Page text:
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Camp Lejeune trapping mosquitoes

Hospital Corpsman 2nd Class Patricia Saenz sets up vector surveillance system

Hospital Corpsman 2nd Class Patricia Saenz, a preventative medicine technician with the Directorate for Public Health, Naval Hospital Camp Lejeune sets up vector surveillance system outside of Marine Corps Air Station, New River base housing, Aug. 2. U.S. Navy photo by Hospital Corpsman 3rd Class William A. Cagle

Story by Danielle Bolton
Naval Hospital Camp Lejeune
CAMP LEJEUNE, N.C. – Runners and passersby might be alarmed by small white containers being left just inside of the tree line around, Marine Corps Installations-East, but authorities ask for them to be left alone. Naval Hospital Camp Lejeune has placed several vector surveillance systems around the bases and housing areas to trap and allow for testing of the Aedes mosquitos, which is known to carry the Zika virus.

“There have been no reported Zika cases here,” said Lt. Cmdr. Bryan Alvarez, director for Public Health, NHCL . “Trapping is not new. Mosquito surveillance is part of our routine; however it is also part of an integrated pest management strategy to identify whether there are Zika virus transmitting mosquitoes on Department of Defense installations.”

As part of a Secretary of Defense directive to broaden the scope of Zika virus detection, Aedes mosquitoes collected during surveillance on DOD installations will be tested for the presence of the Zika virus.

Zika is a viral infection spread mostly by mosquitoes but there is also risk of sexual transmission. Active transmission of this disease is occurring in the western hemisphere, mostly in South America, Central America and the Caribbean.

“The symptoms of Zika are not life threatening however, there have been several cases in which the virus has spread from mother to fetus and has caused serious health issues in newborn children,” said Vice Adm. C. Forrest Faison III, Navy surgeon general in a Navy blog message.

Naval Administrative Message 121/16 explains that symptoms may include fever, red and irritated eyes, rash, joint and muscle aches, and headache. Most people infected with Zika virus have no symptoms. If symptoms occur, they typically appear 2-7 days after being infected. Currently, no vaccine or drug is available to prevent Zika virus infection, and there is no specific treatment for the disease.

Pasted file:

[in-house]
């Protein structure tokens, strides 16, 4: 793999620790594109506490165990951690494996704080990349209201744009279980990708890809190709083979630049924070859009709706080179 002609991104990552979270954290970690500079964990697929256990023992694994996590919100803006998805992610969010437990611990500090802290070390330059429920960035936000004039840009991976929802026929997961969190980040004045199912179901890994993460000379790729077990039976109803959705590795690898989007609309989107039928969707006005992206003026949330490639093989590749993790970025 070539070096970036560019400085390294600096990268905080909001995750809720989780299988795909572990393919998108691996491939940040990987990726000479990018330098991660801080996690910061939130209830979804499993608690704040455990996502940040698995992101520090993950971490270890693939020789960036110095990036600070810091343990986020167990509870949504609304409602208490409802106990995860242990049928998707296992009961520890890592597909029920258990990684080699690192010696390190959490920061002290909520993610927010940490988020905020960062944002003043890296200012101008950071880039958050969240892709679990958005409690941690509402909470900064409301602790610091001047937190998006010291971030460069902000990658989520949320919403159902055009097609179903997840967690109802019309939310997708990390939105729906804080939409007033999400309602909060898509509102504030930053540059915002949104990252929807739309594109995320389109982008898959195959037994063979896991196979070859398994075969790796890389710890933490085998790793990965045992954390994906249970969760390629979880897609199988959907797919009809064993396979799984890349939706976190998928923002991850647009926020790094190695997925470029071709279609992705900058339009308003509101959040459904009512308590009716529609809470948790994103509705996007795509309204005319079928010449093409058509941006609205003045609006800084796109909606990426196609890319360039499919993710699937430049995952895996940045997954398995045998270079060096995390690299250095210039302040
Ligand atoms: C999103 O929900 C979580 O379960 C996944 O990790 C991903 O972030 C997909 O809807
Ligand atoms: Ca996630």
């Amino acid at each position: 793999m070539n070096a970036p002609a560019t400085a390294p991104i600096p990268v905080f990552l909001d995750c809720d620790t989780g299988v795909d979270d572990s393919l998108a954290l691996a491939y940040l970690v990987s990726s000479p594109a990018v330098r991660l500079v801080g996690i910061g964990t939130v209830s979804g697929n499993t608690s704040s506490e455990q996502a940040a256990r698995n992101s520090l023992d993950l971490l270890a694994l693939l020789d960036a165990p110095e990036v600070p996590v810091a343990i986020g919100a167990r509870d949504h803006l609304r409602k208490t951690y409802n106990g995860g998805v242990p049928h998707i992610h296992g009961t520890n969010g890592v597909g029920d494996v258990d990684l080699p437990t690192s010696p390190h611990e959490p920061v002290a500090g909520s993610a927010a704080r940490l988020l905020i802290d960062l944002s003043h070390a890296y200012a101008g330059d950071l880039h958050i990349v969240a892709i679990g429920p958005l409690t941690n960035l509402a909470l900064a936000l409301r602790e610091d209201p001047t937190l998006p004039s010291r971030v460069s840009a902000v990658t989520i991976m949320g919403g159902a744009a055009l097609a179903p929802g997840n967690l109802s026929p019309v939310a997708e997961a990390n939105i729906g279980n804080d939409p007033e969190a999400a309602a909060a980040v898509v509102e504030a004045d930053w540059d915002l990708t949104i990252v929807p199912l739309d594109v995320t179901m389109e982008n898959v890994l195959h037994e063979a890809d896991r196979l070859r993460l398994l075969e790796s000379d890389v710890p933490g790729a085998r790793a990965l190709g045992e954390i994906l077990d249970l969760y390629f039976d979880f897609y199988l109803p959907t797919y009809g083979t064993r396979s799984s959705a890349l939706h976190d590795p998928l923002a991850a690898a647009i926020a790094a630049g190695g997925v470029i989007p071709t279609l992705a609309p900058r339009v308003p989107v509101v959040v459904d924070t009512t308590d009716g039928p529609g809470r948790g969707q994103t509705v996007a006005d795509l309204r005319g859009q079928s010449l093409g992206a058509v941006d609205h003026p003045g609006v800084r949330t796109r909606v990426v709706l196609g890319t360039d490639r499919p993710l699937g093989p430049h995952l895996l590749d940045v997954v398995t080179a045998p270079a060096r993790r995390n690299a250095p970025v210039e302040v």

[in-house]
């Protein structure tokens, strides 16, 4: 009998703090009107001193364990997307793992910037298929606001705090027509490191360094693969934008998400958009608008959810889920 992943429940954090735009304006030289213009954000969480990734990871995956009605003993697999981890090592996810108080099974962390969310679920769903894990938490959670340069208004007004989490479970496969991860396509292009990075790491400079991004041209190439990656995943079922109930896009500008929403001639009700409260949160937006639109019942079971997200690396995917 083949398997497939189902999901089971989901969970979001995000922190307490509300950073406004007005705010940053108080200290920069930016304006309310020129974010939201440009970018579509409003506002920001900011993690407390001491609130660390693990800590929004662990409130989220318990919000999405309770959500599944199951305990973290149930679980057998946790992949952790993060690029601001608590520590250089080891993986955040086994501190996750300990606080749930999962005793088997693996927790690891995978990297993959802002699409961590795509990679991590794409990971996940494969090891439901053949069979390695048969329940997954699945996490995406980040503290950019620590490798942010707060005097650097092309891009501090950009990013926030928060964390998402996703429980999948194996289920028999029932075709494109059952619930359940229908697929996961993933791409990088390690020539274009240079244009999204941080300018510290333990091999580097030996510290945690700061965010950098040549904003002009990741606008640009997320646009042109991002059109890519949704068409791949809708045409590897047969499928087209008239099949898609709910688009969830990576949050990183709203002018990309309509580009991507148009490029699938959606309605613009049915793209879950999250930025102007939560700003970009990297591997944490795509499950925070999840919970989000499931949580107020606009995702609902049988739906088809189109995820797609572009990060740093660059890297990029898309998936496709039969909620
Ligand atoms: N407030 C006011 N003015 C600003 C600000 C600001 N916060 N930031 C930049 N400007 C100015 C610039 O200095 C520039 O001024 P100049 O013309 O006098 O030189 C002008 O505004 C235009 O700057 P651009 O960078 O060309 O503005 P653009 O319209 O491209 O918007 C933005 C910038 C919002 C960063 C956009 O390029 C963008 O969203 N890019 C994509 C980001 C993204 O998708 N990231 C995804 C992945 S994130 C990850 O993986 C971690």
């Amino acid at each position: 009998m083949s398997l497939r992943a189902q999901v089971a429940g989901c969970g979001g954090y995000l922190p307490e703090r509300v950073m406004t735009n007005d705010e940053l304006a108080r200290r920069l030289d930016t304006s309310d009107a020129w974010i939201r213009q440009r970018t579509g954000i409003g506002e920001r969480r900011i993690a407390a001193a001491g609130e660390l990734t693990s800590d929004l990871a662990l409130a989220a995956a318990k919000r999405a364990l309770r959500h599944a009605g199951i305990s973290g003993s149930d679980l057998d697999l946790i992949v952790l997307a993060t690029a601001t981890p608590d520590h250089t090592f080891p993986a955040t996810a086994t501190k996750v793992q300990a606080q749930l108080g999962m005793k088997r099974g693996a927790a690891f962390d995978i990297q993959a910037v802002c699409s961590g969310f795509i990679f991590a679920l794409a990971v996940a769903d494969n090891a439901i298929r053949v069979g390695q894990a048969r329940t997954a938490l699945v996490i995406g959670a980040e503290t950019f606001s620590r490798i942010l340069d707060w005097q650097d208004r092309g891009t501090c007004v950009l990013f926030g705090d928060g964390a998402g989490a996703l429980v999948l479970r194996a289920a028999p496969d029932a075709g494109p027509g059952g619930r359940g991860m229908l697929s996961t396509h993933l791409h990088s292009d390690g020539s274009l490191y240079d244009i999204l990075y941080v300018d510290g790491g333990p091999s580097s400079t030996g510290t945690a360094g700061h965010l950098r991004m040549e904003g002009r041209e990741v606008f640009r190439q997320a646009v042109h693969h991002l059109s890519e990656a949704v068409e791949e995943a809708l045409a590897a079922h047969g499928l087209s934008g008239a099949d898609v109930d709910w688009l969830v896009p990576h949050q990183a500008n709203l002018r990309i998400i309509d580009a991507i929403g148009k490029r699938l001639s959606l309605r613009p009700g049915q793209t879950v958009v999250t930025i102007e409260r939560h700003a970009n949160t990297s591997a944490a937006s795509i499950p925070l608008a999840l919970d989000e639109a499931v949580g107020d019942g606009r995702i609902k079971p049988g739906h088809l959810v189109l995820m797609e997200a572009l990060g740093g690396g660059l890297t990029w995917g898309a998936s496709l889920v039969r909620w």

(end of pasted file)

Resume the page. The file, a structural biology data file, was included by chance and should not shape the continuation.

Because of this, it is critical that steps are taken to protect and minimize risk of exposure, infection and transmission.

“Navy Medicine implements the latest Center of Disease Control guidelines and supports installation vector surveillance and control efforts; however, each member of the Navy and Marine Corps family must also do their part to ensure they are protected from the Zika virus,” said Cmdr. Alan Lam, deputy associate director, U.S. Navy Bureau of Medicine and Surgery public health, emergency preparedness and response.

According to Marine Administrative Message 83/13, it is important to educate service members, their families and the surrounding communities as to the role they play in protecting readiness.

“Given this responsibility, it is important that regional and installation commanders continue to inform personnel regarding the risks associated with the Zika virus, individual protective measures, and the ongoing efforts across DOD with regard to vector surveillance, testing, and potential for vector control activities.,” according to the MARADMIN.

The Navy surgeon general explains the importance of protection and education.

“Nothing is more important than the health and well-being of our people. Our first priority is to ensure we offer the best possible care to any Navy Medicine patient in the safest way possible. Our team is closely monitoring the situation, following Centers for Disease Control guidelines and collaborating with our public health partners to protect our patients, our staff and our communities,” said Faison. “Prevention is paramount. The most effective way to avoid prevent infection is avoiding unnecessary travel to Zika-affected areas.”

The following steps are recommended if you must travel to an area with ongoing Zika virus transmission:
• Choose a hotel or lodging with air conditioning or with screens on windows and doors.
• Sleep under a mosquito bed net if you are outside or in a room that is not well screened.
• Cover exposed skin by wearing long-sleeved shirts and long pants.
• Use EPA-registered insect repellents containing DEET, picaridin, or IR3535. These are safe for pregnant women when used as directed.
• Use permethrin-treated clothing and equipment.
• Abstain from or avoid unprotected sexual contact with men who may have been exposed.
• Use latex condoms the right way, every time you have sex.

Additionally, it is important to limit standing water where the mosquito can breed.

“Control includes eliminating trash and receptacles that can hold water and breed mosquito larvae or treating ones that can’t be eliminated and spraying to kill adult mosquitoes,” said Alvarez. “It is also important to regularly empty, over or turn over equipment that can hold water.”

Navy Medicine providers are trained to recognize the symptoms of Zika and can offer testing to pregnant women who have possible exposure through travel to, or residence in, an area with Zika or who have had sex without a condom with a man with symptoms of Zika virus.

“The Zika virus is topic that is front and center in the news lately and I want to assure you that Navy Medicine is fully-engaged on this issue, protecting you and your family,” said Faison.

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